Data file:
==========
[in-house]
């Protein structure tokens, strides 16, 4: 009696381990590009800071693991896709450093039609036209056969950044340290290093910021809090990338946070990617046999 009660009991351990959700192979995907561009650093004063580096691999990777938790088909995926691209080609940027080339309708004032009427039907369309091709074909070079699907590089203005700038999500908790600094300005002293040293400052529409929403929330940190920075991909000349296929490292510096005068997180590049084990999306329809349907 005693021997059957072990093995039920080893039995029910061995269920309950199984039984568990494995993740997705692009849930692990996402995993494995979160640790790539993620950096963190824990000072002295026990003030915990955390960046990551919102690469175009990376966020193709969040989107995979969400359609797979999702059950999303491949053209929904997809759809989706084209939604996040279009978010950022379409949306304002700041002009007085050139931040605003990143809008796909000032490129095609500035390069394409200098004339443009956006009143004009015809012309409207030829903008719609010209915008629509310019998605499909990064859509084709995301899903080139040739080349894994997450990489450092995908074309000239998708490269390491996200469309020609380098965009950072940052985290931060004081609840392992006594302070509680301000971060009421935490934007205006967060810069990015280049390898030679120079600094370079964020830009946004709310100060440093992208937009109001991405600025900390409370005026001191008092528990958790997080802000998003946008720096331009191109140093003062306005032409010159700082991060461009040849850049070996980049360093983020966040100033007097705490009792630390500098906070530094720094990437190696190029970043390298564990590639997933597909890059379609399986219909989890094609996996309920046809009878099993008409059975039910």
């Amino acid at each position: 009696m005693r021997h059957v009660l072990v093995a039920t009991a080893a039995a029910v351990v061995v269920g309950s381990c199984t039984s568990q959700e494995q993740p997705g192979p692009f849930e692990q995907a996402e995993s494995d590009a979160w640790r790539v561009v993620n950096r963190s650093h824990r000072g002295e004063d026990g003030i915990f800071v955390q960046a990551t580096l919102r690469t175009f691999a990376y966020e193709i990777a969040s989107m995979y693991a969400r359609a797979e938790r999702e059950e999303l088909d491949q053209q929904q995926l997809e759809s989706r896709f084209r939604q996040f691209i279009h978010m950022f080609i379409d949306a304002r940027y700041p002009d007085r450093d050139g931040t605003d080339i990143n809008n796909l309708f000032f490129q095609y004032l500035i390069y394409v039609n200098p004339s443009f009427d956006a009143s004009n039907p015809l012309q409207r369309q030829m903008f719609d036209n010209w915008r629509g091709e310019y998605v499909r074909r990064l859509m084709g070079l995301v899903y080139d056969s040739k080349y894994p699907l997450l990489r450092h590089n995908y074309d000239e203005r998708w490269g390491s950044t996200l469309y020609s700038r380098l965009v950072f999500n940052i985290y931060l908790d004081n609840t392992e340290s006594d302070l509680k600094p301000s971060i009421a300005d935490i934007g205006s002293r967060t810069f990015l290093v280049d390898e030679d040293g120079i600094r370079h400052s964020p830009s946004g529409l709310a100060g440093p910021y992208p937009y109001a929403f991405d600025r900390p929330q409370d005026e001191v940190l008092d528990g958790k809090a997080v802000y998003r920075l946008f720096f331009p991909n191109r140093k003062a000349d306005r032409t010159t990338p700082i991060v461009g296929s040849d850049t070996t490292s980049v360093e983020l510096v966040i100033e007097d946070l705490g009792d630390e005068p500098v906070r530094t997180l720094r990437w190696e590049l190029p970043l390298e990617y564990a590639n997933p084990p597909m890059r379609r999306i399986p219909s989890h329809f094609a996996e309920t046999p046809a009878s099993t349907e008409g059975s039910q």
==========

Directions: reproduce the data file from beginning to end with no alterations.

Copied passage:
[in-house]
């Protein structure tokens, strides 16, 4: 009696381990590009800071693991896709450093039609036209056969950044340290290093910021809090990338946070990617046999 009660009991351990959700192979995907561009650093004063580096691999990777938790088909995926691209080609940027080339309708004032009427039907369309091709074909070079699907590089203005700038999500908790600094300005002293040293400052529409929403929330940190920075991909000349296929490292510096005068997180590049084990999306329809349907 005693021997059957072990093995039920080893039995029910061995269920309950199984039984568990494995993740997705692009849930692990996402995993494995979160640790790539993620950096963190824990000072002295026990003030915990955390960046990551919102690469175009990376966020193709969040989107995979969400359609797979999702059950999303491949053209929904997809759809989706084209939604996040279009978010950022379409949306304002700041002009007085050139931040605003990143809008796909000032490129095609500035390069394409200098004339443009956006009143004009015809012309409207030829903008719609010209915008629509310019998605499909990064859509084709995301899903080139040739080349894994997450990489450092995908074309000239998708490269390491996200469309020609380098965009950072940052985290931060004081609840392992006594302070509680301000971060009421935490934007205006967060810069990015280049390898030679120079600094370079964020830009946004709310100060440093992208937009109001991405600025900390409370005026001191008092528990958790997080802000998003946008720096331009191109140093003062306005032409010159700082991060461009040849850049070996980049360093983020966040100033007097705490009792630390500098906070530094720094990437190696190029970043390298564990590639997933597909890059379609399986219909989890094609996996309920046809009878099993008409059975039910």
């Amino acid at each position: 009696m005693r021997h059957v009660l072990v093995a039920t009991a080893a039995a029910v351990v061995v269920g309950s381990c199984t039984s568990q959700e494995q993740p997705g192979p692009f849930e692990q995907a996402e995993s494995d590009a979160w640790r790539v561009v993620n950096r963190s650093h824990r000072g002295e004063d026990g003030i915990f800071v955390q960046a990551t580096l919102r690469t175009f691999a990376y966020e193709i990777a969040s989107m995979y693991a969400r359609a797979e938790r999702e059950e999303l088909d491949q053209q929904q995926l997809e759809s989706r896709f084209r939604q996040f691209i279009h978010m950022f080609i379409d949306a304002r940027y700041p002009d007085r450093d050139g931040t605003d080339i990143n809008n796909l309708f000032f490129q095609y004032l500035i390069y394409v039609n200098p004339s443009f009427d956006a009143s004009n039907p015809l012309q409207r369309q030829m903008f719609d036209n010209w915008r629509g091709e310019y998605v499909r074909r990064l859509m084709g070079l995301v899903y080139d056969s040739k080349y894994p699907l997450l990489r450092h590089n995908y074309d000239e203005r998708w490269g390491s950044t996200l469309y020609s700038r380098l965009v950072f999500n940052i985290y931060l908790d004081n609840t392992e340290s006594d302070l509680k600094p301000s971060i009421a300005d935490i934007g205006s002293r967060t810069f990015l290093v280049d390898e030679d040293g120079i600094r370079h400052s964020p830009s946004g529409l709310a100060g440093p910021y992208p937009y109001a929403f991405d600025r900390p929330q409370d005026e001191v940190l008092d528990g958790k809090a997080v802000y998003r920075l946008f720096f331009p991909n191109r140093k003062a000349d306005r032409t010159t990338p700082i991060v461009g296929s040849d850049t070996t490292s980049v360093e983020l510096v966040i100033e007097d946070l705490g009792d630390e005068p500098v906070r530094t997180l720094r990437w190696e590049l190029p970043l390298e990617y564990a590639n997933p084990p597909m890059r379609r999306i399986p219909s989890h329809f094609a996996e309920t046999p046809a009878s099993t349907e008409g059975s039910q």